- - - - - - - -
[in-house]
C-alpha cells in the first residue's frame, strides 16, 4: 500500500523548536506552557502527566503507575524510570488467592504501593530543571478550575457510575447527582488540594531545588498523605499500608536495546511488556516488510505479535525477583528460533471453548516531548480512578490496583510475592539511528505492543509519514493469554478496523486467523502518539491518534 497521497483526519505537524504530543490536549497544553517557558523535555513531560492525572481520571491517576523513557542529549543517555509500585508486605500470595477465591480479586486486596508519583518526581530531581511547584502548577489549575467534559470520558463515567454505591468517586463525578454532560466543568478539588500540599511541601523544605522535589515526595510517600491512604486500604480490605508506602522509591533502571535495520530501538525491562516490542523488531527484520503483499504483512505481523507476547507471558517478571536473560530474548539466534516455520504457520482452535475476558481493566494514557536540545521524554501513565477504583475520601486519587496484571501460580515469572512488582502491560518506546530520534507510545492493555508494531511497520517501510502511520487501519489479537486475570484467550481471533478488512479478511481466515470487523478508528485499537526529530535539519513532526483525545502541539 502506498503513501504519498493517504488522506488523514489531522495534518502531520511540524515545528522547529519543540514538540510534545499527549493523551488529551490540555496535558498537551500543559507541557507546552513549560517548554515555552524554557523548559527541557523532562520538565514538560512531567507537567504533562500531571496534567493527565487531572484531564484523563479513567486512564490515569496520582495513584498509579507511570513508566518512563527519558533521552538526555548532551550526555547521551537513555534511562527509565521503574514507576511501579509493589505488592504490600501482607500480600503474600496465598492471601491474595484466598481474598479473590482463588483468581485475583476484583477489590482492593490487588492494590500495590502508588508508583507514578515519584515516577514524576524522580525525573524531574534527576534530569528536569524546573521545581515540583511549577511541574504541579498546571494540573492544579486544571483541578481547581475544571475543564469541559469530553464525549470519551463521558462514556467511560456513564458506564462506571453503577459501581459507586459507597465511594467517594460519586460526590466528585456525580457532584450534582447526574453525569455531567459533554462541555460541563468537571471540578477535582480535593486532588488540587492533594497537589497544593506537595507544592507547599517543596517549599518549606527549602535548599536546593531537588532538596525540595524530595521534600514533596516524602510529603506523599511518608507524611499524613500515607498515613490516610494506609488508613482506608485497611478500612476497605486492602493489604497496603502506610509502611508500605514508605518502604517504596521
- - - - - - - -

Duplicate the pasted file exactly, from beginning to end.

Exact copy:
[in-house]
C-alpha cells in the first residue's frame, strides 16, 4: 500500500523548536506552557502527566503507575524510570488467592504501593530543571478550575457510575447527582488540594531545588498523605499500608536495546511488556516488510505479535525477583528460533471453548516531548480512578490496583510475592539511528505492543509519514493469554478496523486467523502518539491518534 497521497483526519505537524504530543490536549497544553517557558523535555513531560492525572481520571491517576523513557542529549543517555509500585508486605500470595477465591480479586486486596508519583518526581530531581511547584502548577489549575467534559470520558463515567454505591468517586463525578454532560466543568478539588500540599511541601523544605522535589515526595510517600491512604486500604480490605508506602522509591533502571535495520530501538525491562516490542523488531527484520503483499504483512505481523507476547507471558517478571536473560530474548539466534516455520504457520482452535475476558481493566494514557536540545521524554501513565477504583475520601486519587496484571501460580515469572512488582502491560518506546530520534507510545492493555508494531511497520517501510502511520487501519489479537486475570484467550481471533478488512479478511481466515470487523478508528485499537526529530535539519513532526483525545502541539 502506498503513501504519498493517504488522506488523514489531522495534518502531520511540524515545528522547529519543540514538540510534545499527549493523551488529551490540555496535558498537551500543559507541557507546552513549560517548554515555552524554557523548559527541557523532562520538565514538560512531567507537567504533562500531571496534567493527565487531572484531564484523563479513567486512564490515569496520582495513584498509579507511570513508566518512563527519558533521552538526555548532551550526555547521551537513555534511562527509565521503574514507576511501579509493589505488592504490600501482607500480600503474600496465598492471601491474595484466598481474598479473590482463588483468581485475583476484583477489590482492593490487588492494590500495590502508588508508583507514578515519584515516577514524576524522580525525573524531574534527576534530569528536569524546573521545581515540583511549577511541574504541579498546571494540573492544579486544571483541578481547581475544571475543564469541559469530553464525549470519551463521558462514556467511560456513564458506564462506571453503577459501581459507586459507597465511594467517594460519586460526590466528585456525580457532584450534582447526574453525569455531567459533554462541555460541563468537571471540578477535582480535593486532588488540587492533594497537589497544593506537595507544592507547599517543596517549599518549606527549602535548599536546593531537588532538596525540595524530595521534600514533596516524602510529603506523599511518608507524611499524613500515607498515613490516610494506609488508613482506608485497611478500612476497605486492602493489604497496603502506610509502611508500605514508605518502604517504596521